Home grown

Tuesday, November 25, 2003 | 12:00 a.m. CST; updated 3:52 a.m. CDT, Sunday, July 20, 2008

On the basketball court, Missouri has undoubtedly dominated the majority of the state’s headlines.

As a result of in-state recruiting successes in the past three years, though, the No. 5 Tigers might also have become the dominant recruiter in Missouri.

“There are more and more good players coming out of Missouri, and people are starting to recognize that,” freshman guard Spencer Laurie said. “It’s exciting for Missouri. I hope all the young kids see that and keep working just as hard.”

Coach Quin Snyder’s successes have not come easily. When Snyder took control of the program in 1999, he made in-state recruiting a focus but found his program had few good contacts with high school coaches.

“We want to have the best players in the state of Missouri come to Mizzou,” Snyder said. “We didn’t have a lot of those relationships when we got here, but I think the kids in the state love the school.”

After building relationships with high school coaches through camps and clinics, this changed quickly. Snyder scored his first victory in Missouri when Jimmy McKinney, a guard from St. Louis’ Vashon High and 2002 Mr. Show-Me Basketball, signed with the Tigers before the 2002-03 season.

McKinney’s signing with the Tigers put the rest of the state on notice.

“I think (the view of MU) changed a lot, and I’m thankful that it did,” McKinney said.

The next signing period, Laurie, the 2003 Missouri Mr. Show-Me Basketball, decided to stay in state, and Kalen Grimes, of Hazelwood Central High in St. Louis, made it three straight years an in-state player became a Tiger. Grimes signed his national letter of intent on Nov. 12.

Roy Green, who coached Laurie at Kickapoo High in Springfield, said Snyder’s personality had a positive impact and improved the recruiting.

“Quin, personally, is an outstanding recruiter,” Green said. “He’s probably a players-type coach. He’s a young guy with a lot of enthusiasm and charisma. I can’t see anybody that Mizzou would recruit that would not want to play for him.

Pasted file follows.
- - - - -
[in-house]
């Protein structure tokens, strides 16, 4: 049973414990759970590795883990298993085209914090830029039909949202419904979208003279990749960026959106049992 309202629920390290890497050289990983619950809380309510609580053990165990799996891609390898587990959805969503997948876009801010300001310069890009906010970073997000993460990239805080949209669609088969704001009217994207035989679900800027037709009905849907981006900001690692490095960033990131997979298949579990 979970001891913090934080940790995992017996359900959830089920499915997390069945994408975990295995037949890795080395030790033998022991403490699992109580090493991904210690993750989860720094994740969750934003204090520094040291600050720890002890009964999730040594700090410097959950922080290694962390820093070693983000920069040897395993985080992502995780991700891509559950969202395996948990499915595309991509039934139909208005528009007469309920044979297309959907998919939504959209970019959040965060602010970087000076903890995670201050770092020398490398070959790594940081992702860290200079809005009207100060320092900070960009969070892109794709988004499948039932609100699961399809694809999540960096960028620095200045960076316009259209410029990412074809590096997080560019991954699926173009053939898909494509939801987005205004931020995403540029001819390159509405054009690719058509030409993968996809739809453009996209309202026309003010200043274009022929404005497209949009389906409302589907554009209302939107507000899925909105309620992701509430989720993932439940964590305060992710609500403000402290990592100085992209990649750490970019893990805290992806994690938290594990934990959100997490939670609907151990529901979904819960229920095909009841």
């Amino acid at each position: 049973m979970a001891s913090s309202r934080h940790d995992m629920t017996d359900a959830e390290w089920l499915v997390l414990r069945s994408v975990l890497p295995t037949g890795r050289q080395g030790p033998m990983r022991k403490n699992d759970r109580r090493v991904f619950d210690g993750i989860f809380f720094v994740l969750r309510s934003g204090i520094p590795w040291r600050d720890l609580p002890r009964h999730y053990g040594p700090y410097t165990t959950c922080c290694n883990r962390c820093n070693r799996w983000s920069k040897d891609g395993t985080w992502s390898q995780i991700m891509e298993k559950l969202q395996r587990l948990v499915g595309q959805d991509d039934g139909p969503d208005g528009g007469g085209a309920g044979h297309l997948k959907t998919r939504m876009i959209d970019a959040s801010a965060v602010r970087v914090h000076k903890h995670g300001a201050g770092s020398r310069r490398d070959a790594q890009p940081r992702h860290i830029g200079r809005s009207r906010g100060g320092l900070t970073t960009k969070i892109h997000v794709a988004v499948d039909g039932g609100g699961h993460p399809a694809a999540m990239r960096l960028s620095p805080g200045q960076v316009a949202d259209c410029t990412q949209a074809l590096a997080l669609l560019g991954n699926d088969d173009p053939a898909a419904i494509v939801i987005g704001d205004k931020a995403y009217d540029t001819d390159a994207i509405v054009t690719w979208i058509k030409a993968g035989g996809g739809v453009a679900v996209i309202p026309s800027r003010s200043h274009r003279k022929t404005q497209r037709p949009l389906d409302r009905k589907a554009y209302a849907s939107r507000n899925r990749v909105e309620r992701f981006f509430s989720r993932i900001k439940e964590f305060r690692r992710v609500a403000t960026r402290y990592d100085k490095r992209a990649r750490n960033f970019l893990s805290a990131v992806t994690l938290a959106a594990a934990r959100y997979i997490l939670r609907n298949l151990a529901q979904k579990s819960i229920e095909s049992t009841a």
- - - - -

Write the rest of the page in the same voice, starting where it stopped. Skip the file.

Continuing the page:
“He’s just a pretty dynamic person. As a player, you’ve got to be thinking, ‘I want to go play for this guy.’ On top of that, if you’re from Missouri, you’d be saying, ‘This guy’s one of the best recruiters around. Looks like a fun guy to play for, and gosh, he’s right here in my home state.’ I think that’s a pretty big influence.”

Since arriving at MU, McKinney has become an invaluable part of the team. When former guard Ricky Clemons struggled a year ago, McKinney stepped in at the point guard midway through the season, averaging almost nine points.

This season, with doubt surrounding the Tigers’ point guard spot, McKinney quieted some of the concern with solid, efficient performances in two exhibition games. He played a team-high 31.5 minutes a game.

Randy Pulley, a pass-first point guard, transferred from Barton (Kan.) Community College, but because his transfer credits have not been certified, he is ineligible. The Tigers do not know when Pulley will be available.

In Laurie’s case, Green said Snyder allowed Laurie to quickly narrow his choices.

“There was never much doubt in my mind that Spencer was going to go to MU, and Quin had to be a big part of that, too,” Green said. “I think Spencer wanted to go play for him.”

Although the Tigers considered redshirting Laurie this season, he played in the Tigers’ 74-60 win against Asheville of the NBDL, the NBA’s developmental league, Nov. 18.

Snyder said he is excited about Laurie’s potential despite a less than stellar debut as Laurie committed three turnovers in nine minutes.

Laurie also considered Minnesota, North Carolina State and Southwest Missouri State.

“Really, I’ve been such a big fan (of MU),” Laurie said. “I know it has always been a hard-working program. Then when Coach Q came in, you want to take it to the next level. That really made me excited and really want to come here. I’m glad I did.”

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